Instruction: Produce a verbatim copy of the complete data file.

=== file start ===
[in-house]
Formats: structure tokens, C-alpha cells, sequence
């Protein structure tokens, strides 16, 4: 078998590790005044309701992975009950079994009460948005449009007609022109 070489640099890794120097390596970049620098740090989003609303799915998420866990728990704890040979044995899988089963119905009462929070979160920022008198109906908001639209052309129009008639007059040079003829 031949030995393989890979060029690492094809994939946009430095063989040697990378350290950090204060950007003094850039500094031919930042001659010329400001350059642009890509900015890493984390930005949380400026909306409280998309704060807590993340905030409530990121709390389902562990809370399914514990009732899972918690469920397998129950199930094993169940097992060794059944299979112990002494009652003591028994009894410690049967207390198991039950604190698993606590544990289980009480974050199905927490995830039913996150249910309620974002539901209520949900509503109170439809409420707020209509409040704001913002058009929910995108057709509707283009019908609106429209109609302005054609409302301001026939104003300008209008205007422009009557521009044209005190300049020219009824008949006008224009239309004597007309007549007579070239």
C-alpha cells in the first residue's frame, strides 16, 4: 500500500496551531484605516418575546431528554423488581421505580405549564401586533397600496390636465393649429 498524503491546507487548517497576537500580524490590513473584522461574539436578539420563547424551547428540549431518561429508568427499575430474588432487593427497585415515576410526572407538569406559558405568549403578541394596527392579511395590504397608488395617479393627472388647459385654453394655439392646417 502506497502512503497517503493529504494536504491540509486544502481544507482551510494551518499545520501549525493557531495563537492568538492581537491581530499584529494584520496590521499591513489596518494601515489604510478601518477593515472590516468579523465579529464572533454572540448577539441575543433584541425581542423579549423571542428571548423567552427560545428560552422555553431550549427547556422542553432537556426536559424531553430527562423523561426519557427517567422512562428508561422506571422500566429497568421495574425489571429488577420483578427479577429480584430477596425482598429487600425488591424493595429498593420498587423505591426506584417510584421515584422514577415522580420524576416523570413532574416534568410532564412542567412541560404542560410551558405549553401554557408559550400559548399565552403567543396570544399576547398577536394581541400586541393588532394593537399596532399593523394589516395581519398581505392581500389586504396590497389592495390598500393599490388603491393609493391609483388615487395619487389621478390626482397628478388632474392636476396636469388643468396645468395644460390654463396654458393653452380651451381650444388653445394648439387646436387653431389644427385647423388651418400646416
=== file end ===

[in-house]
Formats: structure tokens, C-alpha cells, sequence
């Protein structure tokens, strides 16, 4: 078998590790005044309701992975009950079994009460948005449009007609022109 070489640099890794120097390596970049620098740090989003609303799915998420866990728990704890040979044995899988089963119905009462929070979160920022008198109906908001639209052309129009008639007059040079003829 031949030995393989890979060029690492094809994939946009430095063989040697990378350290950090204060950007003094850039500094031919930042001659010329400001350059642009890509900015890493984390930005949380400026909306409280998309704060807590993340905030409530990121709390389902562990809370399914514990009732899972918690469920397998129950199930094993169940097992060794059944299979112990002494009652003591028994009894410690049967207390198991039950604190698993606590544990289980009480974050199905927490995830039913996150249910309620974002539901209520949900509503109170439809409420707020209509409040704001913002058009929910995108057709509707283009019908609106429209109609302005054609409302301001026939104003300008209008205007422009009557521009044209005190300049020219009824008949006008224009239309004597007309007549007579070239």
C-alpha cells in the first residue's frame, strides 16, 4: 500500500496551531484605516418575546431528554423488581421505580405549564401586533397600496390636465393649429 498524503491546507487548517497576537500580524490590513473584522461574539436578539420563547424551547428540549431518561429508568427499575430474588432487593427497585415515576410526572407538569406559558405568549403578541394596527392579511395590504397608488395617479393627472388647459385654453394655439392646417 502506497502512503497517503493529504494536504491540509486544502481544507482551510494551518499545520501549525493557531495563537492568538492581537491581530499584529494584520496590521499591513489596518494601515489604510478601518477593515472590516468579523465579529464572533454572540448577539441575543433584541425581542423579549423571542428571548423567552427560545428560552422555553431550549427547556422542553432537556426536559424531553430527562423523561426519557427517567422512562428508561422506571422500566429497568421495574425489571429488577420483578427479577429480584430477596425482598429487600425488591424493595429498593420498587423505591426506584417510584421515584422514577415522580420524576416523570413532574416534568410532564412542567412541560404542560410551558405549553401554557408559550400559548399565552403567543396570544399576547398577536394581541400586541393588532394593537399596532399593523394589516395581519398581505392581500389586504396590497389592495390598500393599490388603491393609493391609483388615487395619487389621478390626482397628478388632474392636476396636469388643468396645468395644460390654463396654458393653452380651451381650444388653445394648439387646436387653431389644427385647423388651418400646416